T.A. is regularly contacted by businesses who want bike access but are refused by their land lords. Better bike access is among the reasons that some IT businesses and NGOs locate in pre-war loft spaces. This said, most workplaces, including in class A buildings, have garbage/recycling and supply areas easily outfitted as bike parking.

    Ben’s article got this right. A lot of the opposition is sociological. The big real estate owners tend to be old guys who associate bikes with childhood and bike messengers.

  • gecko

    This is good stuff! Extensive bike parking is part of stopping a lot of the bad habits making cycling inconvenient in New York City and is probably about giving people the permission to do the right thing as encouraged by “seatbelt” and “scoop the poop” laws and ordinances. They should be put in place as soon as possible and likely require little fanfare.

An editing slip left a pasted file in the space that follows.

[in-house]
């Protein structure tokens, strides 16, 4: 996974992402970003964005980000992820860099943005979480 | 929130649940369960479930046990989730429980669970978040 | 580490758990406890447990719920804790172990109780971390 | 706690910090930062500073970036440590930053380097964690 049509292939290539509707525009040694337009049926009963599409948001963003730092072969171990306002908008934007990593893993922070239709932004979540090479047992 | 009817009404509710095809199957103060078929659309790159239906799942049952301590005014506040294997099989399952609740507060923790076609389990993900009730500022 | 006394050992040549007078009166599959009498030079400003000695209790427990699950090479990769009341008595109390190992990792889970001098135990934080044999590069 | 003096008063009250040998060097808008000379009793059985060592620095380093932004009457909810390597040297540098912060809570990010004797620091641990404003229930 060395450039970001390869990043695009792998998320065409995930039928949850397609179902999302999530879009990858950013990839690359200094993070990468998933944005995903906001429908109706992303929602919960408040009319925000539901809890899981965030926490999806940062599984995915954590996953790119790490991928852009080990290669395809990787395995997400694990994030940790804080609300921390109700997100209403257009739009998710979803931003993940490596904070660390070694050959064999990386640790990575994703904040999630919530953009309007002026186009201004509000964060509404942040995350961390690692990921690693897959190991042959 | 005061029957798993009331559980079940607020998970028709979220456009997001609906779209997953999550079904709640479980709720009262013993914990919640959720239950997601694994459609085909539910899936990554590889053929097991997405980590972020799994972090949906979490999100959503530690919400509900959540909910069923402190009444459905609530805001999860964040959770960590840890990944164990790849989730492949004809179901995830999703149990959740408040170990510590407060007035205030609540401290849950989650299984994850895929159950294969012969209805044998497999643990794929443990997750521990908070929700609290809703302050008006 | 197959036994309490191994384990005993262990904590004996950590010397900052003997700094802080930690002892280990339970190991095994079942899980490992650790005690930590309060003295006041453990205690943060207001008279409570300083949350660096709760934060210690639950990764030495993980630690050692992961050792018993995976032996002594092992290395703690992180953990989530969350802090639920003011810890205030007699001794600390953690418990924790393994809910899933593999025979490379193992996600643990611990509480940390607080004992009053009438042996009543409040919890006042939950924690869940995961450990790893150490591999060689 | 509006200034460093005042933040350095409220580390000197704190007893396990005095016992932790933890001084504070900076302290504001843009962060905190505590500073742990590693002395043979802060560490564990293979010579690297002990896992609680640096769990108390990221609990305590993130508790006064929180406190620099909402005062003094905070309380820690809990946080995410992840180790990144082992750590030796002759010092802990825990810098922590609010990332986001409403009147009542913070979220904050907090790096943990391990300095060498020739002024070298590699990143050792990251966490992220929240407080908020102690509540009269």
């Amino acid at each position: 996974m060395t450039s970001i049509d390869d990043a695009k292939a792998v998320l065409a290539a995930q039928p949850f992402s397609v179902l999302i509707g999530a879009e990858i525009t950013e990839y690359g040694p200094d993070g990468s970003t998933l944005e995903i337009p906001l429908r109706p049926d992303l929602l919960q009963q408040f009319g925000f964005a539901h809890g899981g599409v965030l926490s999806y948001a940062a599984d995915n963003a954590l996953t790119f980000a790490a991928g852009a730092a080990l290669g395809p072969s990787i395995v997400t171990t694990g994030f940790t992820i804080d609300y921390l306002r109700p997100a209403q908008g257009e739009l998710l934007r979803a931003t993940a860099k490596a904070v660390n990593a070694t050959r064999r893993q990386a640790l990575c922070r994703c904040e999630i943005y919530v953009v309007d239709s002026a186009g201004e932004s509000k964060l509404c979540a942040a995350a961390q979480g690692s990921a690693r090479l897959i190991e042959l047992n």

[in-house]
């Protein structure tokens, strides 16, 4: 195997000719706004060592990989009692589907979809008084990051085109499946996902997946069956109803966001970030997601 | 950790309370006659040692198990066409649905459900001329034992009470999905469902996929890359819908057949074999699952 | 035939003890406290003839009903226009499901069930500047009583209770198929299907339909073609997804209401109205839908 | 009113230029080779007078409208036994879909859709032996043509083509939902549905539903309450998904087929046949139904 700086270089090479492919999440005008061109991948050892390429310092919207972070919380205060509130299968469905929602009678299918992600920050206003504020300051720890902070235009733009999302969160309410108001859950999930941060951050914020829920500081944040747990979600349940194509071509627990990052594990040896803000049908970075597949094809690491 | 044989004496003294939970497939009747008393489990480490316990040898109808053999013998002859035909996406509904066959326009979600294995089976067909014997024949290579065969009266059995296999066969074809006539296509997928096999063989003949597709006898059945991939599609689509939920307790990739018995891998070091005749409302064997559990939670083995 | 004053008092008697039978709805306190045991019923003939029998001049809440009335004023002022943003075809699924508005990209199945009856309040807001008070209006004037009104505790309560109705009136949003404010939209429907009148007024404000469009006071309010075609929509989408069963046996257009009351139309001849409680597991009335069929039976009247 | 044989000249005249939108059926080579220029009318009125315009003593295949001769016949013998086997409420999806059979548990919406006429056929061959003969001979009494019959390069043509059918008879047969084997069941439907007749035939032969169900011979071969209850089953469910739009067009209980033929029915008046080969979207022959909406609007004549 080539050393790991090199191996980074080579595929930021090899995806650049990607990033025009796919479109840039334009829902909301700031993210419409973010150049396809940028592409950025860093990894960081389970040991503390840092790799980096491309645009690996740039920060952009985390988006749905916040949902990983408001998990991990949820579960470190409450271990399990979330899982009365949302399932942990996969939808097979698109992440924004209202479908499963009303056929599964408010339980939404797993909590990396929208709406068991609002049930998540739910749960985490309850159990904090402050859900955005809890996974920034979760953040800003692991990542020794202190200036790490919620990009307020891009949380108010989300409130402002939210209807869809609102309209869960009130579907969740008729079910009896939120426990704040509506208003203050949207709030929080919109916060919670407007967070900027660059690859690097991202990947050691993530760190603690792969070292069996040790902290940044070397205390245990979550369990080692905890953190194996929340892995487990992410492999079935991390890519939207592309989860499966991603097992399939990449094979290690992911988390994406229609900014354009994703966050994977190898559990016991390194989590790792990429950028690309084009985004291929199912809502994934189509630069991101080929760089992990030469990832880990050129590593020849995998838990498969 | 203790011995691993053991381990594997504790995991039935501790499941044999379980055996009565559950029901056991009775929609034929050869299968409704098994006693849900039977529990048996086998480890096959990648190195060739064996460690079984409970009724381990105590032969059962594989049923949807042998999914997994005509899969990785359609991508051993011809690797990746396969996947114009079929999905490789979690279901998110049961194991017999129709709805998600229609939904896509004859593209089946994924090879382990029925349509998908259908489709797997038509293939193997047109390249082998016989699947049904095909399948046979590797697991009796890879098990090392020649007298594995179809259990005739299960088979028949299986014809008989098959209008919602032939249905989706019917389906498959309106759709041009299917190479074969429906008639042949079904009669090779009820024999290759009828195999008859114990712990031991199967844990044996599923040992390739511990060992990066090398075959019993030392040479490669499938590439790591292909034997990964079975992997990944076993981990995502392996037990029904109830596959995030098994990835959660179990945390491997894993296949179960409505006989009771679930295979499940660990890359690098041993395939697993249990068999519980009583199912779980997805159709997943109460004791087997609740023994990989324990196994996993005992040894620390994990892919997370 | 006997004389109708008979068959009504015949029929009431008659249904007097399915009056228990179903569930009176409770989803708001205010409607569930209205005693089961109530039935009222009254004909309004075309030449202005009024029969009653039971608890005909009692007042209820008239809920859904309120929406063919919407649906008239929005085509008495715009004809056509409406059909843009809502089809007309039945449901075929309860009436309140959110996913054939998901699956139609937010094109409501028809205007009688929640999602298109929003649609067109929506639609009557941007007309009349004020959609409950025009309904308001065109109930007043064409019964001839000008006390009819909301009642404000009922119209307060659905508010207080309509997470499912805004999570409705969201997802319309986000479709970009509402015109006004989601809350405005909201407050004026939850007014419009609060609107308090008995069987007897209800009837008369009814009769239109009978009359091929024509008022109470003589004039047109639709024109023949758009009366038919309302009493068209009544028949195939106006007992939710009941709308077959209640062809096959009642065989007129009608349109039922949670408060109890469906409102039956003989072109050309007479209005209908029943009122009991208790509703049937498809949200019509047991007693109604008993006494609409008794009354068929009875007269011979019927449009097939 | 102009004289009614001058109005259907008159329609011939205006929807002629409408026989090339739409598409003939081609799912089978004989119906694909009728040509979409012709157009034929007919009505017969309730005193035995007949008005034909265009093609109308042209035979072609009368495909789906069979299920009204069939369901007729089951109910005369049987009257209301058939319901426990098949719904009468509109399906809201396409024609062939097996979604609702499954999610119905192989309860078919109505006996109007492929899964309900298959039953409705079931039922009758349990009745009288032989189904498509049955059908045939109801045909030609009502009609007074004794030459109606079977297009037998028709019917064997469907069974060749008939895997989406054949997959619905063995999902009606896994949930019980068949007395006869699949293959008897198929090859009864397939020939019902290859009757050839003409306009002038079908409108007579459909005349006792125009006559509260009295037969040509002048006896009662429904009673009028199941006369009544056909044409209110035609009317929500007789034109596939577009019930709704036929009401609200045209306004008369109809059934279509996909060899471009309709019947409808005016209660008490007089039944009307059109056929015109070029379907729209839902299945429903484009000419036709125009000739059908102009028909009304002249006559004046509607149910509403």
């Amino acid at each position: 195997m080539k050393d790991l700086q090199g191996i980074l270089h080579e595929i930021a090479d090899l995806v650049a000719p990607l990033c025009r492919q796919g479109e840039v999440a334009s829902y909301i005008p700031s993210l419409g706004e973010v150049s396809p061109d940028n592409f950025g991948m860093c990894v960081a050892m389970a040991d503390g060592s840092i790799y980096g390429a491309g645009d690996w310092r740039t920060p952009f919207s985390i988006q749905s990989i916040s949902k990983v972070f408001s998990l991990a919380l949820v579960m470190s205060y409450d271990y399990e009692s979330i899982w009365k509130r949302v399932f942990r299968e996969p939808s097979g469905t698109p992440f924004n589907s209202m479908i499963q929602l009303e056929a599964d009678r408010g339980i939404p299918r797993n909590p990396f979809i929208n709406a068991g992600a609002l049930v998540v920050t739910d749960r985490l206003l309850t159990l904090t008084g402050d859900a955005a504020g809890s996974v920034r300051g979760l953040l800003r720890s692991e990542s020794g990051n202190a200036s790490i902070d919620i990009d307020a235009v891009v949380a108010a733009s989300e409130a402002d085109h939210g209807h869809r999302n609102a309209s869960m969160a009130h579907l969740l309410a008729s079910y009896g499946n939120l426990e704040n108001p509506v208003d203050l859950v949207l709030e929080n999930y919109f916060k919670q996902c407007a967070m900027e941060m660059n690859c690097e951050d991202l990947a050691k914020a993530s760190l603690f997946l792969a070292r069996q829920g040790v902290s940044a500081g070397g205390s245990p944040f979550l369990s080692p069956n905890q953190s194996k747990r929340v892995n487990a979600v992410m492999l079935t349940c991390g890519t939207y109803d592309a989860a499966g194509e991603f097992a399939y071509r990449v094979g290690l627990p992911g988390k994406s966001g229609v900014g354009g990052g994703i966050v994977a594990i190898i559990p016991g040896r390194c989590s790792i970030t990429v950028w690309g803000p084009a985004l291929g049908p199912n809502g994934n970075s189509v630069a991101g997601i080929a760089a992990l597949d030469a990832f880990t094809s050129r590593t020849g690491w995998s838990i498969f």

Hopefully, the “big one” will be a New York class public bike system with more than 100,000 rental bikes.

    Since rental bikes are used about 5 to 12 times daily in public bike systems this will be a major improvement. Allowing people to enroll in the system using their own bikes for various benefits such as discounts (potentially including public and private healthclubs), attended bike parking, integration with transit, education, and government, etc. will further accelerate the broad transformative change this system will have.

  • It ain’t “storage,” it’s “parking.” A small point, but it helps non-bike folks remember that bikes are vehicles, not toys or sports equipment.